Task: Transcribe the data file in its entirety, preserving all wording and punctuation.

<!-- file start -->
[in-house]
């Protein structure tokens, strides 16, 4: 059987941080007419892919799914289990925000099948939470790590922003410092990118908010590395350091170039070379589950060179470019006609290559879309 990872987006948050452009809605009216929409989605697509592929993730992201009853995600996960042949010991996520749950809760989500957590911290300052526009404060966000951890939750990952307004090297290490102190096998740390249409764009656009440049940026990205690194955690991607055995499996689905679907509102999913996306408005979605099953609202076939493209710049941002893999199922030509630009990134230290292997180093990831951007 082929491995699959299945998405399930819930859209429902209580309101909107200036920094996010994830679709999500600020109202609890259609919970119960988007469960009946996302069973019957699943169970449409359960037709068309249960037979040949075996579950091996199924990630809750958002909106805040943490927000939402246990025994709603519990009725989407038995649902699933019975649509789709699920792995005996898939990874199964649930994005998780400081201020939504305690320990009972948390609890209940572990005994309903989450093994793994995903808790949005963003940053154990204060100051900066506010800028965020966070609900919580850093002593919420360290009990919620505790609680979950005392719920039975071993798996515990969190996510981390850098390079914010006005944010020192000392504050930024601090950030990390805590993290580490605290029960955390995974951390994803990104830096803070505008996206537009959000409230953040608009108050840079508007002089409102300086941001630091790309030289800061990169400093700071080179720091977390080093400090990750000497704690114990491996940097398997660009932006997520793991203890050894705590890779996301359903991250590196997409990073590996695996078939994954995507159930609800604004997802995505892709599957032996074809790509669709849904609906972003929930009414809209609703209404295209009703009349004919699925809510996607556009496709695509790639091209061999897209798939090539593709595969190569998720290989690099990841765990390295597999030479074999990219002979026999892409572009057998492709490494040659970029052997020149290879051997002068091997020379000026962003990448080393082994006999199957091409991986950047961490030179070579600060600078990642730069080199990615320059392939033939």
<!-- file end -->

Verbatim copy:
[in-house]
């Protein structure tokens, strides 16, 4: 059987941080007419892919799914289990925000099948939470790590922003410092990118908010590395350091170039070379589950060179470019006609290559879309 990872987006948050452009809605009216929409989605697509592929993730992201009853995600996960042949010991996520749950809760989500957590911290300052526009404060966000951890939750990952307004090297290490102190096998740390249409764009656009440049940026990205690194955690991607055995499996689905679907509102999913996306408005979605099953609202076939493209710049941002893999199922030509630009990134230290292997180093990831951007 082929491995699959299945998405399930819930859209429902209580309101909107200036920094996010994830679709999500600020109202609890259609919970119960988007469960009946996302069973019957699943169970449409359960037709068309249960037979040949075996579950091996199924990630809750958002909106805040943490927000939402246990025994709603519990009725989407038995649902699933019975649509789709699920792995005996898939990874199964649930994005998780400081201020939504305690320990009972948390609890209940572990005994309903989450093994793994995903808790949005963003940053154990204060100051900066506010800028965020966070609900919580850093002593919420360290009990919620505790609680979950005392719920039975071993798996515990969190996510981390850098390079914010006005944010020192000392504050930024601090950030990390805590993290580490605290029960955390995974951390994803990104830096803070505008996206537009959000409230953040608009108050840079508007002089409102300086941001630091790309030289800061990169400093700071080179720091977390080093400090990750000497704690114990491996940097398997660009932006997520793991203890050894705590890779996301359903991250590196997409990073590996695996078939994954995507159930609800604004997802995505892709599957032996074809790509669709849904609906972003929930009414809209609703209404295209009703009349004919699925809510996607556009496709695509790639091209061999897209798939090539593709595969190569998720290989690099990841765990390295597999030479074999990219002979026999892409572009057998492709490494040659970029052997020149290879051997002068091997020379000026962003990448080393082994006999199957091409991986950047961490030179070579600060600078990642730069080199990615320059392939033939």